A year-long diversity workshop

A year-long class on diversity is an elective at affluent, high-performing Jericho Middle School, where most students are white or Asian-American, reports the New York Times.

Fifteen eighth graders at Jericho Middle School were considering a fictional case of stereotyping by hair color the other day, or how a boy came to be prejudiced against people with green hair, or “greenies.” From there, they extrapolated to the stereotypes in their own lives: dumb football players, Asian math whizzes, boring bankers.

Teacher Elisa Weidenbaum Waters hopes to “build acceptance, awareness and appreciation that people may be different than you.”

There are no quizzes or tests in the class, and homework is assigned only occasionally. Instead, there are free-flowing discussions about privilege, discrimination and oppression, and readings, like the recent one about people with green hair from “Prejudiced — How Do People Get That Way?” — a book published by the Anti-Defamation League.

School leaders say students growing up in Jericho need preparation for the diverse world they’ll encounter in college and beyond.

The class easily could turn into “amorphous mush” with little intellectual value, warned Rick Hess, director of education policy studies at the American Enterprise Institute.  Class discussions could be slanted to “favor more popular, progressive views,” Hess added.

You know it’s a bad idea . . . when Crash is on the teacher-training syllabus,” writes Liam Julian on Flypaper.

A year-long diversity workshop sounds like a giant bore, even if students don’t have to do much work. It’s possible to learn a great deal about human differences and similarities by reading literature or studying history. Why not design a humanities class that deals with these issues while also asking students to read challenging books, not just pamphlets, and expand their knowledge of the world?

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  1. Much of this “diversity” stuff seems to completely ignore the fact that differences among humans are not merely a function of race, gender, etc…the difference in the mental world of, say, an extreme extrovert and an extreme introvert is probably at least as great as the difference in the mental world of the average black person and the average white person. Also, much bullying occurs *within* ethnic and gender categories.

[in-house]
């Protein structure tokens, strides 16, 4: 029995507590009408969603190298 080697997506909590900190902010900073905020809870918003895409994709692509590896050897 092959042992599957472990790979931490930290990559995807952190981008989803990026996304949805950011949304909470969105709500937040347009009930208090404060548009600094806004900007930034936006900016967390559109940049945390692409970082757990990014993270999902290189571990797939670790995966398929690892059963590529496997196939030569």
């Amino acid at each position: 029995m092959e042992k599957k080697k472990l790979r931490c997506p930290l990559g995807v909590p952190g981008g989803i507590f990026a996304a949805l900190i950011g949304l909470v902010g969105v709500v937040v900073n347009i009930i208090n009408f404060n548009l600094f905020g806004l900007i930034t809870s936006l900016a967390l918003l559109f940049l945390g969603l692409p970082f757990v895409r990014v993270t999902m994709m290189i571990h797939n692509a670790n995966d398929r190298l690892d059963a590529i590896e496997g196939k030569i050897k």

2. One of the dirty little secrets is that black and Hispanic kids who are working hard and doing well in school are often bullied by their same-ethnic-group peers, who see academic effort and success as a betrayal of their ethnicity. Being taunted as an oreo – or various Hispanic variations – can be the least of it; as some of our friends’ kids discovered. They ended up moving their kids to private schools to escape the situation and to avoid poisoning their futures by adopting the socially-accepted attitudes and behaviors.

  3. Richard Aubrey says:

    Doesn’t sound as if there will be many papers or tests to correct….

  4. This is not a class, it’s a very long sensitivity session. Remember them? back in the ’60’s and ’70’s they were popular and used to good effect for similar reasons. BUT, no-one tried to equate them with instruction.

  5. Richard Aubrey says:

    I don’t know that there is much objective evidence about the good results of sensitivity. Usually only the good results are noised about, with much hype.
    In the Fifties and Sixties, there was a business psychology process known as T-Group, from the way the tables were set up. Like a T shape. Pretty deep, that, and it got better. Executives were said to have fled the process weeping. Thing is, we all have ways of scabbing over our flaws and the lipsmacking ghouls who love to pull those scabs think reducing folks to weeping “self-awareness” is actually progress. No attempt to prepare the person for the result, which a good therapist would do.
    Book about a Catholic order of nuns, “Sisters” describes how the whole thing was basically t-grouped into ruin.
    I really don’t like messing about in someone’s head, especially when done under color of authority, especially when the messer-about has no training in how to spot trouble and deal with it, especially in a group setting.
    “sensitivity”? Basically saying that if you have a question, you are wrong. Catch Gen. Casey the day of the Ft. Hood shooting. Didn’t want to lose “diversity” which is our strength. Means if you know of a Muslim who has appalling performance and neon-backlit nutcaseness–like Hasan–he doesn’t want to hear about it.

    Mayoral candidate for LA, said that it’s the Asians’ fault they keep getting beat up by black kids. The Asians politely don’t make eye contact, the black kids feel disrepsected and can’t help themselves. So who, in this situation, would be required to be more sensitive in this class? Never mind.